The currently accepted theory of gravity is Einstein’s theory of General Relativity, which has been extensively tested and supported by a wide range of observations and experiments. While there may be some discrepancies or unexplained phenomena in the study of dwarf galaxies, it is unlikely that they would require a complete overhaul of our current understanding of gravity.
Dwarf galaxies are tiny, dim galaxies that are typically found in or close to bigger galaxies or galaxy clusters. As a result, they might be impacted by their larger friends’ gravitational impacts.
“We introduce an innovative way of testing the standard model based on how much dwarf galaxies are disturbed by gravitational ,tides’ from nearby larger galaxies,” said Elena Asencio, a PhD student at the University of Bonn and the lead author of the story.
When one body’s gravity pulls differentially on various parts of another body, tides result. These resemble the Earth’s tides, which form when the moon pushes more forcefully on the side of the planet that faces the moon.
The Fornax Cluster has a rich population of dwarf galaxies. Recent research reveals that some of these dwarfs have distorted appearances, as though the cluster environment has disturbed them.
“Such perturbations in the Fornax dwarfs are not expected according to the Standard Model,” said Pavel Kroupa, Professor at the University of Bonn and Charles University in Prague. “This is because, according to the standard model, the dark matter halos of these dwarfs should partly shield them from tides raised by the cluster.”
Based on internal characteristics and distance from the gravitationally strong cluster center, the authors calculated the expected level of disturbance of the dwarfs. Large yet low star mass galaxies and galaxies around the cluster center are more susceptible to disruption or destruction. They contrasted the outcomes with the level of disruption they had noticed in images collected by the European Southern Observatory’s VLT Survey Telescope.
“The comparison showed that, if one wants to explain the observations in the standard model” said Elena Asencio “the Fornax dwarfs should already be destroyed by gravity from the cluster center even when the tides it raises on a dwarf are sixty-four times weaker than the dwarf’s own self-gravity.”
This is not only illogical, but it also goes against the findings of earlier research, according to which the amount of external force required to perturb a dwarf galaxy is comparable to the dwarf’s own gravity.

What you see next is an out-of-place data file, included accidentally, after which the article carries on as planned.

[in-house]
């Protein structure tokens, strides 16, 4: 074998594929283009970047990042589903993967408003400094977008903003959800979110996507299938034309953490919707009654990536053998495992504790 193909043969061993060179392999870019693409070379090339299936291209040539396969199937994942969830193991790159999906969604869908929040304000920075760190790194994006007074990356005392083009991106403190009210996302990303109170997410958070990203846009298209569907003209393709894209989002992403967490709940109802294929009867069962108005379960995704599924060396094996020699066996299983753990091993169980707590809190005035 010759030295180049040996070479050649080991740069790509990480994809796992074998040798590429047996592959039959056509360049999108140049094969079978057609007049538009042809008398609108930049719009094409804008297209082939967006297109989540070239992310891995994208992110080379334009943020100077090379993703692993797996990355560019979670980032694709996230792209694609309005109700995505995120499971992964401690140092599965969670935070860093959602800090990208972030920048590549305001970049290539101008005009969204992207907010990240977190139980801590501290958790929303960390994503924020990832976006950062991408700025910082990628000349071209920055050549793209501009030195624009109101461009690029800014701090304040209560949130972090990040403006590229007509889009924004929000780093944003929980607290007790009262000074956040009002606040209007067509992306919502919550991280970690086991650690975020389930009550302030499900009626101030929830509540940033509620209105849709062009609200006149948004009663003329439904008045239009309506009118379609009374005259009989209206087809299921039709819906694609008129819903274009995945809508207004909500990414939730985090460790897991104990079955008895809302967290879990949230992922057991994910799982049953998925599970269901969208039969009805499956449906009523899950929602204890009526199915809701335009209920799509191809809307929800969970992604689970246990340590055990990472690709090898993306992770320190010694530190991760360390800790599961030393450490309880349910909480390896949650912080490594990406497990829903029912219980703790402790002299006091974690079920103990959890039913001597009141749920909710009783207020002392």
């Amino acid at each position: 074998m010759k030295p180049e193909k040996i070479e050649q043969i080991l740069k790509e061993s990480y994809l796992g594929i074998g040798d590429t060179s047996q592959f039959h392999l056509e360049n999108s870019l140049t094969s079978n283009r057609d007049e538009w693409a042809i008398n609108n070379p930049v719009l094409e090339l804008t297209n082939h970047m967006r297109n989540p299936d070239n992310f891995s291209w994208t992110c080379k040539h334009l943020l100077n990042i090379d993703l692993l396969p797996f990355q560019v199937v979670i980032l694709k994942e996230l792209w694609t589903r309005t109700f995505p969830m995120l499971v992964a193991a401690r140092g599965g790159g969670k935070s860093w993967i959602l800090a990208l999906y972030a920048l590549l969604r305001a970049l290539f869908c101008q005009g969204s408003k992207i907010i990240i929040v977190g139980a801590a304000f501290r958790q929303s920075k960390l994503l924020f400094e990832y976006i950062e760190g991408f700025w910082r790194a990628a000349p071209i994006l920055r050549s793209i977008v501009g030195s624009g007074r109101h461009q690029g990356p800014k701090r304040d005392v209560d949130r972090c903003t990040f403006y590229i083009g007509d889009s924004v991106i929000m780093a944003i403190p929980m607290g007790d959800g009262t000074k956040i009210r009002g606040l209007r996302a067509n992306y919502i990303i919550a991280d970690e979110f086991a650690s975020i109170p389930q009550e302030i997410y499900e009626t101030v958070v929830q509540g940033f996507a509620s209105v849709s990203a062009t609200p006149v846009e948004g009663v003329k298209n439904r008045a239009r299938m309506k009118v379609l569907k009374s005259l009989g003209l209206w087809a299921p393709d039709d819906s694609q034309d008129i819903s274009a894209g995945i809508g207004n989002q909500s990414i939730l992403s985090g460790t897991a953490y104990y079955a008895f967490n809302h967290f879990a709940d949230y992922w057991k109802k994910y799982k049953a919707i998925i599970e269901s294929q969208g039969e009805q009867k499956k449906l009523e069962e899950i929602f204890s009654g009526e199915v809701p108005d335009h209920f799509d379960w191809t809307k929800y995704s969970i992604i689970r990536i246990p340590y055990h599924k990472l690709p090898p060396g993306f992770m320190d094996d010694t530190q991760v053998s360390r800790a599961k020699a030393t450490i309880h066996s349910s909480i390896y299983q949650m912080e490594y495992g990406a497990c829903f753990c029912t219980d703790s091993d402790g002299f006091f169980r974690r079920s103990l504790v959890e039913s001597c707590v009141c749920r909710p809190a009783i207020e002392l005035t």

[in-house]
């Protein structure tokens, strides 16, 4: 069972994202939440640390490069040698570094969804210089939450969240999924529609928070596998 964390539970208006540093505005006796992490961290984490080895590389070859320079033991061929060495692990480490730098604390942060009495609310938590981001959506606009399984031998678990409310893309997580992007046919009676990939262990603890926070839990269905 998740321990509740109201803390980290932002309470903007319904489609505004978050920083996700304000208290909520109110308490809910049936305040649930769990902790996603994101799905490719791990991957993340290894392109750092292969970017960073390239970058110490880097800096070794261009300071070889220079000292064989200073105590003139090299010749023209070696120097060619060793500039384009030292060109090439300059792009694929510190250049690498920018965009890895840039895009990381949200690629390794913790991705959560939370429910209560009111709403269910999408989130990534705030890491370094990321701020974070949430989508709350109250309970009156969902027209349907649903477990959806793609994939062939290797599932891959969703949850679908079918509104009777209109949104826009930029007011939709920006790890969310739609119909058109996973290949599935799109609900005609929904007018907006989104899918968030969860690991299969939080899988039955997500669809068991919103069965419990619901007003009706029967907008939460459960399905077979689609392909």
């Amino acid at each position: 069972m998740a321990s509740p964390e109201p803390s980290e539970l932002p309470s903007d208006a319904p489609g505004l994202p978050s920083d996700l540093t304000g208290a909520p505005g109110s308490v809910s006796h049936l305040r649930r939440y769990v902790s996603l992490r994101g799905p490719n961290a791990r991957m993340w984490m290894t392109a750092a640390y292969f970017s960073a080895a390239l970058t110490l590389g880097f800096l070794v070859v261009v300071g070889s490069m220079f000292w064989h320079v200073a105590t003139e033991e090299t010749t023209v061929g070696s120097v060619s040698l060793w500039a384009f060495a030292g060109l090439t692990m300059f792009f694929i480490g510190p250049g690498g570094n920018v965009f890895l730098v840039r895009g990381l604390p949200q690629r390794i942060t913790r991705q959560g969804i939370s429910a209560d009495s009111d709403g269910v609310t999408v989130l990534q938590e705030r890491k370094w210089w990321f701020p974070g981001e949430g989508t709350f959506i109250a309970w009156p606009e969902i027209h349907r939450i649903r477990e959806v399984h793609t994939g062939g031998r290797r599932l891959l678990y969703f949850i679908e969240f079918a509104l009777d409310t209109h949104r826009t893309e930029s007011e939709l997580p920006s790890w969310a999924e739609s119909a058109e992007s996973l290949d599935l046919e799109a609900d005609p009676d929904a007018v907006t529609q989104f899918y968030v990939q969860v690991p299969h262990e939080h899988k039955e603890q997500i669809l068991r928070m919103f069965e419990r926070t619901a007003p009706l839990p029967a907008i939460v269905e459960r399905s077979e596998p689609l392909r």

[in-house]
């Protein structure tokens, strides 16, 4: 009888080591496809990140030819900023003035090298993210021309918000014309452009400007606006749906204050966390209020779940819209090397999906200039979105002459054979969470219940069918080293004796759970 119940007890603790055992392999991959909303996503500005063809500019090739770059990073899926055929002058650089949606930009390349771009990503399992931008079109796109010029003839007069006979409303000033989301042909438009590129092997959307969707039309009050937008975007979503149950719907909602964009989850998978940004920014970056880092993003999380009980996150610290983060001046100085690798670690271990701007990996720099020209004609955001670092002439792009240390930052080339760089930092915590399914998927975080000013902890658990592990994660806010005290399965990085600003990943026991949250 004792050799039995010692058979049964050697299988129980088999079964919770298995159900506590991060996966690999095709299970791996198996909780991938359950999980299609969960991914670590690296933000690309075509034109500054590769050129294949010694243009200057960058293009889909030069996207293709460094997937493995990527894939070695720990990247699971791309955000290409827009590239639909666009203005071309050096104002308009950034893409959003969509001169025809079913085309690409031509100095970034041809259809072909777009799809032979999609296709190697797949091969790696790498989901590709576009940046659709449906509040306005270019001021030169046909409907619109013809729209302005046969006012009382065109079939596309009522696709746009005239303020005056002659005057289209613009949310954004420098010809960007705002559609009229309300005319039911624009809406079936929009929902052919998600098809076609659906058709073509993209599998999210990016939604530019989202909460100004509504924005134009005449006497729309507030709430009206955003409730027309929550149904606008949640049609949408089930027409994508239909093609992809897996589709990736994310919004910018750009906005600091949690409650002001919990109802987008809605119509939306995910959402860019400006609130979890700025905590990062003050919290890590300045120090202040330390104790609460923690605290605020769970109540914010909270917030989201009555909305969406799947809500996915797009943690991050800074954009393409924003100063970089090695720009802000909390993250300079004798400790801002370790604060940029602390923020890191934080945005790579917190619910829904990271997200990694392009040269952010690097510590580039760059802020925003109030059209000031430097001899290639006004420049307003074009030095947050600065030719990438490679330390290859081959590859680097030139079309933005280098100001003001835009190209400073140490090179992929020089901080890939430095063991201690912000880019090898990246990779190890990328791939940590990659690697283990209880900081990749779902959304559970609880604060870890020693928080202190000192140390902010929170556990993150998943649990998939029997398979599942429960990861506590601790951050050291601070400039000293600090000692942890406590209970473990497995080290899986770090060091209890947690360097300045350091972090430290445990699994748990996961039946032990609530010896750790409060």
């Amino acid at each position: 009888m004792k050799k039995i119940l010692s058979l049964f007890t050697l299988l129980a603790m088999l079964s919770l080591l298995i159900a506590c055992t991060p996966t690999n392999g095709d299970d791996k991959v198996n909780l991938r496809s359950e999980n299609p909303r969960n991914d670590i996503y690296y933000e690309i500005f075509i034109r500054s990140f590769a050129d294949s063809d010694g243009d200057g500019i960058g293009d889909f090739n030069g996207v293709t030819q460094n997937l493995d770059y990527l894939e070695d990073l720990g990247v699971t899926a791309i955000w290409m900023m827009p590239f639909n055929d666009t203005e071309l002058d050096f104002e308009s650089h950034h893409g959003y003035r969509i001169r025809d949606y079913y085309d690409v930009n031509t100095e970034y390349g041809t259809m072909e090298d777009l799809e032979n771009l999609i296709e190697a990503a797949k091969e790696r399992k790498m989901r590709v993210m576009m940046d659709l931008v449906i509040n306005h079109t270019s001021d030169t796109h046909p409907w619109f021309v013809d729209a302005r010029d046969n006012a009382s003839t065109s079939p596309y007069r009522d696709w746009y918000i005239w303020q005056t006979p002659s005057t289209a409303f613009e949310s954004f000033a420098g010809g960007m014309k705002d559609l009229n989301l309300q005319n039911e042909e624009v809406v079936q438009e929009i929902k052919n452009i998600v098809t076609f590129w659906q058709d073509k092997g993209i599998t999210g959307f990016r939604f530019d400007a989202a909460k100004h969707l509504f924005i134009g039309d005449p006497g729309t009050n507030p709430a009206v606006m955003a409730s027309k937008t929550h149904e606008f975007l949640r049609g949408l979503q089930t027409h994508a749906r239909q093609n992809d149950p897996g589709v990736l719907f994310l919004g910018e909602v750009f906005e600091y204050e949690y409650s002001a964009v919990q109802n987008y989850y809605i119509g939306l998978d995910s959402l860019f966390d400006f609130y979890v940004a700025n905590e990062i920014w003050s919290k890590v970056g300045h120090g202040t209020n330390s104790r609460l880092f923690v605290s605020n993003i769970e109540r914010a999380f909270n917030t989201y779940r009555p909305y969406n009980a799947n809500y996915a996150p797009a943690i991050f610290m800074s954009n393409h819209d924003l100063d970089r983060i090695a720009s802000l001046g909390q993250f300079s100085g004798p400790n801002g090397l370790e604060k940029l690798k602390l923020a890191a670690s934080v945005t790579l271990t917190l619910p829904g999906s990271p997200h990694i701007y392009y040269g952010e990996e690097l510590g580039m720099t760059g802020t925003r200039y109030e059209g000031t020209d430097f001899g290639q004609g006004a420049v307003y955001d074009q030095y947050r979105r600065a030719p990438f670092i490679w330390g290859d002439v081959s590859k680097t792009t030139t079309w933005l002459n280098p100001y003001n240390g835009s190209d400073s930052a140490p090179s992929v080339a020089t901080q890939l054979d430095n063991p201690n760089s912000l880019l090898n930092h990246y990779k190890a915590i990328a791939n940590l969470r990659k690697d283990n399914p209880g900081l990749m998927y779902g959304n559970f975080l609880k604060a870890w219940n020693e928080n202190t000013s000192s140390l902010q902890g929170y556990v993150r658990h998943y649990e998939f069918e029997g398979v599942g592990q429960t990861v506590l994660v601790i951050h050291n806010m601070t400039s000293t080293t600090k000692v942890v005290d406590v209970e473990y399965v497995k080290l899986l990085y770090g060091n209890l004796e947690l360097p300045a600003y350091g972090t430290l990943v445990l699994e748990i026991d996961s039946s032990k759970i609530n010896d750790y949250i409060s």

We were not sure that the dwarf galaxies would be able to survive the extreme environment of a galaxy cluster in MOND, due to the absence of protective dark matter halos in this model; but our results show a remarkable agreement between observations and the MOND expectations for the level of disturbance of the Fornax dwarfs.Dr. Indranil Banik
Contradiction to the standard model
The authors deduced from this that the observed morphologies of the Fornax dwarfs cannot be self-consistently explained by the mainstream paradigm. They carried out the investigation once more using Milgrom dynamics (MOND). The MOND theory suggests a correction to Newtonian dynamics via which gravity experiences an increase in the regime of low accelerations, rather than assuming dark matter halos surrounding galaxies.
“We were not sure that the dwarf galaxies would be able to survive the extreme environment of a galaxy cluster in MOND, due to the absence of protective dark matter halos in this model” admitted Dr. Indranil Banik from the University of St Andrews “but our results show a remarkable agreement between observations and the MOND expectations for the level of disturbance of the Fornax dwarfs.”
“It is exciting to see that the data we obtained with the VLT survey telescope allowed such a thorough test of cosmological models,” said Aku Venhola from the University of Oulu (Finland) and Steffen Mieske from the European Southern Observatory, co-authors of the study.
This is not the first time a study investigating the impact of dark matter on the dynamics and evolution of galaxies came to the conclusion that observations are best explained when dark matter is not present in the vicinity of the galaxies.
“The number of publications showing incompatibilities between observations and the dark matter paradigm just keeps increasing every year. It is time to start investing more resources into more promising theories,” said Pavel Kroupa, member of the Transdisciplinary Research Areas “Modelling” and “Matter” at the University of Bonn.
Dr. Hongsheng Zhao from the University of St Andrews added: “Our results have major implications for fundamental physics. We expect to find more disturbed dwarfs in other clusters, a prediction which other teams should verify.”
Participating institutions and funding:
In addition to the University of Bonn, the study involved the University of Saint Andrews (Scotland), the European Southern Observatory (ESO), the University of Oulu (Finland), and Charles University in Prague (Czech Republic). The study was supported by the University of Bonn, the UK Science and Technology Facilities Council and the German Academic Exchange Service.